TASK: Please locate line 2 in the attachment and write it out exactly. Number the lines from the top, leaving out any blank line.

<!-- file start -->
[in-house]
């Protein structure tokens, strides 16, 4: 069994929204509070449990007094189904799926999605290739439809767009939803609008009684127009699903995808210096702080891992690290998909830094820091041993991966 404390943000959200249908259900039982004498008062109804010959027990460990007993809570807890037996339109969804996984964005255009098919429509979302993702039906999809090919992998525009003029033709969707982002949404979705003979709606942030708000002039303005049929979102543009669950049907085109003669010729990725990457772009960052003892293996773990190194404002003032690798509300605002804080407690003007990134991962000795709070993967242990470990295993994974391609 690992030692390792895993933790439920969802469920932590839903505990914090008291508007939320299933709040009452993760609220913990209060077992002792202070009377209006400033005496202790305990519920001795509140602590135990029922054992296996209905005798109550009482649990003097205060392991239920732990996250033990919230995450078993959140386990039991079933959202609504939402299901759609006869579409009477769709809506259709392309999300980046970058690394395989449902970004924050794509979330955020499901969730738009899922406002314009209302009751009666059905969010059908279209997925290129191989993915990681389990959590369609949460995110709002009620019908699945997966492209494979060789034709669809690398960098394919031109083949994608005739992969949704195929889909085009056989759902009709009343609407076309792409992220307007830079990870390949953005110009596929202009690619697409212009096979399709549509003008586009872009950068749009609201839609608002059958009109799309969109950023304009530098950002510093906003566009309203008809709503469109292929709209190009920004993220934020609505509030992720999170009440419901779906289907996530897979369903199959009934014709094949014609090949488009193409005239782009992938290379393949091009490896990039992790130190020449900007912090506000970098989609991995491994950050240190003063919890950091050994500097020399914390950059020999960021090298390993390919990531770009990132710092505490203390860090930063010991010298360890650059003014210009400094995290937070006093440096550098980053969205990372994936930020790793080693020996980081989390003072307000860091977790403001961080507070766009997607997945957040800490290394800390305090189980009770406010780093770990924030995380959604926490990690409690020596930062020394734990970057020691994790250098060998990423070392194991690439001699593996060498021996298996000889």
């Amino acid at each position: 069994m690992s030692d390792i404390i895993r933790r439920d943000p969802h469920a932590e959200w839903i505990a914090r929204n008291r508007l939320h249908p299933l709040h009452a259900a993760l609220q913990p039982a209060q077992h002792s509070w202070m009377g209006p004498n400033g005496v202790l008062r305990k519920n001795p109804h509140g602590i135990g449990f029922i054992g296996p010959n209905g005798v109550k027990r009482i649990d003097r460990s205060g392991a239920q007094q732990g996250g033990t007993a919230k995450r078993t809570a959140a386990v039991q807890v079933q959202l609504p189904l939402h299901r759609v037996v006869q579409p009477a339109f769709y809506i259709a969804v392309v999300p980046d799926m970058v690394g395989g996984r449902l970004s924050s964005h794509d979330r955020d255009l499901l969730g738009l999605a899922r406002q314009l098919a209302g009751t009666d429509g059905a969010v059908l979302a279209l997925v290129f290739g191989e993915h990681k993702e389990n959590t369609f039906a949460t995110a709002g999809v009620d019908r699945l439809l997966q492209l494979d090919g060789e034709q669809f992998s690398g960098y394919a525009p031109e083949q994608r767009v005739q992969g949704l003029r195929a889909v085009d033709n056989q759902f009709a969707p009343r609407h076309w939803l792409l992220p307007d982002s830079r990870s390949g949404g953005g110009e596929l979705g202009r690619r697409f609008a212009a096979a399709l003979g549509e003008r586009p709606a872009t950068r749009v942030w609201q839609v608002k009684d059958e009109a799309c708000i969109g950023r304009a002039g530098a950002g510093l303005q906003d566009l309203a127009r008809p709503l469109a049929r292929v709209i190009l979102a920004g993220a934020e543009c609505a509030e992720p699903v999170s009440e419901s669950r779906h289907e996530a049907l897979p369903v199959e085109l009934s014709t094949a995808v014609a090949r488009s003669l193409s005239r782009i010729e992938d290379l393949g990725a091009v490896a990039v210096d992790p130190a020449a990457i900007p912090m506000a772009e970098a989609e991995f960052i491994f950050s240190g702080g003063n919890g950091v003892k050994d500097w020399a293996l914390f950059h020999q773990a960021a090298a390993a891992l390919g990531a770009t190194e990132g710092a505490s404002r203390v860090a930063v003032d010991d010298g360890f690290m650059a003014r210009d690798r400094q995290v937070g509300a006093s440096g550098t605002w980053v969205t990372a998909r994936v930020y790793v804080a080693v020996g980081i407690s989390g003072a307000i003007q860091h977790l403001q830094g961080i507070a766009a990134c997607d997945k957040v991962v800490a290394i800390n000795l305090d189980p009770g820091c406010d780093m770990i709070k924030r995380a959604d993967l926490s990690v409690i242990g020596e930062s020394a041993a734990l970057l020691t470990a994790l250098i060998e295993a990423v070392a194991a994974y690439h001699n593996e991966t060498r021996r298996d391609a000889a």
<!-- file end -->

């Protein structure tokens, strides 16, 4: 069994929204509070449990007094189904799926999605290739439809767009939803609008009684127009699903995808210096702080891992690290998909830094820091041993991966 404390943000959200249908259900039982004498008062109804010959027990460990007993809570807890037996339109969804996984964005255009098919429509979302993702039906999809090919992998525009003029033709969707982002949404979705003979709606942030708000002039303005049929979102543009669950049907085109003669010729990725990457772009960052003892293996773990190194404002003032690798509300605002804080407690003007990134991962000795709070993967242990470990295993994974391609 690992030692390792895993933790439920969802469920932590839903505990914090008291508007939320299933709040009452993760609220913990209060077992002792202070009377209006400033005496202790305990519920001795509140602590135990029922054992296996209905005798109550009482649990003097205060392991239920732990996250033990919230995450078993959140386990039991079933959202609504939402299901759609006869579409009477769709809506259709392309999300980046970058690394395989449902970004924050794509979330955020499901969730738009899922406002314009209302009751009666059905969010059908279209997925290129191989993915990681389990959590369609949460995110709002009620019908699945997966492209494979060789034709669809690398960098394919031109083949994608005739992969949704195929889909085009056989759902009709009343609407076309792409992220307007830079990870390949953005110009596929202009690619697409212009096979399709549509003008586009872009950068749009609201839609608002059958009109799309969109950023304009530098950002510093906003566009309203008809709503469109292929709209190009920004993220934020609505509030992720999170009440419901779906289907996530897979369903199959009934014709094949014609090949488009193409005239782009992938290379393949091009490896990039992790130190020449900007912090506000970098989609991995491994950050240190003063919890950091050994500097020399914390950059020999960021090298390993390919990531770009990132710092505490203390860090930063010991010298360890650059003014210009400094995290937070006093440096550098980053969205990372994936930020790793080693020996980081989390003072307000860091977790403001961080507070766009997607997945957040800490290394800390305090189980009770406010780093770990924030995380959604926490990690409690020596930062020394734990970057020691994790250098060998990423070392194991690439001699593996060498021996298996000889």